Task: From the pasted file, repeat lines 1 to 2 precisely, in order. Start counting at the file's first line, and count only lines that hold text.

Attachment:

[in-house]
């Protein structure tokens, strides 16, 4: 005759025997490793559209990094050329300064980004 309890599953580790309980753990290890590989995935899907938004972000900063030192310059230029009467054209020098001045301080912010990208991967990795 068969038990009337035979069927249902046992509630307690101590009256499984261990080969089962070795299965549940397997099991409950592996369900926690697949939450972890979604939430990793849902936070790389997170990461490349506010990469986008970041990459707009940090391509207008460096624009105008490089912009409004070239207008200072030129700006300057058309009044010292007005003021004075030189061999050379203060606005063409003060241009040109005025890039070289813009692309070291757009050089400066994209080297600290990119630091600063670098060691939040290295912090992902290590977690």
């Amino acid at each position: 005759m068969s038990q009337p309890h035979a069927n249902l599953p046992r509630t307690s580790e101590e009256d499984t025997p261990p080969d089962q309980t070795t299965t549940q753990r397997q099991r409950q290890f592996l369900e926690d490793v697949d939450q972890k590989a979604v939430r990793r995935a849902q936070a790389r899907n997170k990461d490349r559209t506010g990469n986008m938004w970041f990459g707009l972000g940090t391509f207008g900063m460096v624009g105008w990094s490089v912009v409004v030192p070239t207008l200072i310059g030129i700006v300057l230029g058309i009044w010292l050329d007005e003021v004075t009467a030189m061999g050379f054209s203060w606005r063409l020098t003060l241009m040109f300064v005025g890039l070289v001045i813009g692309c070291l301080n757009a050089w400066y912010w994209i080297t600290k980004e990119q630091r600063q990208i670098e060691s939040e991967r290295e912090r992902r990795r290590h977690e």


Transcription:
[in-house]
């Protein structure tokens, strides 16, 4: 005759025997490793559209990094050329300064980004 309890599953580790309980753990290890590989995935899907938004972000900063030192310059230029009467054209020098001045301080912010990208991967990795 068969038990009337035979069927249902046992509630307690101590009256499984261990080969089962070795299965549940397997099991409950592996369900926690697949939450972890979604939430990793849902936070790389997170990461490349506010990469986008970041990459707009940090391509207008460096624009105008490089912009409004070239207008200072030129700006300057058309009044010292007005003021004075030189061999050379203060606005063409003060241009040109005025890039070289813009692309070291757009050089400066994209080297600290990119630091600063670098060691939040290295912090992902290590977690």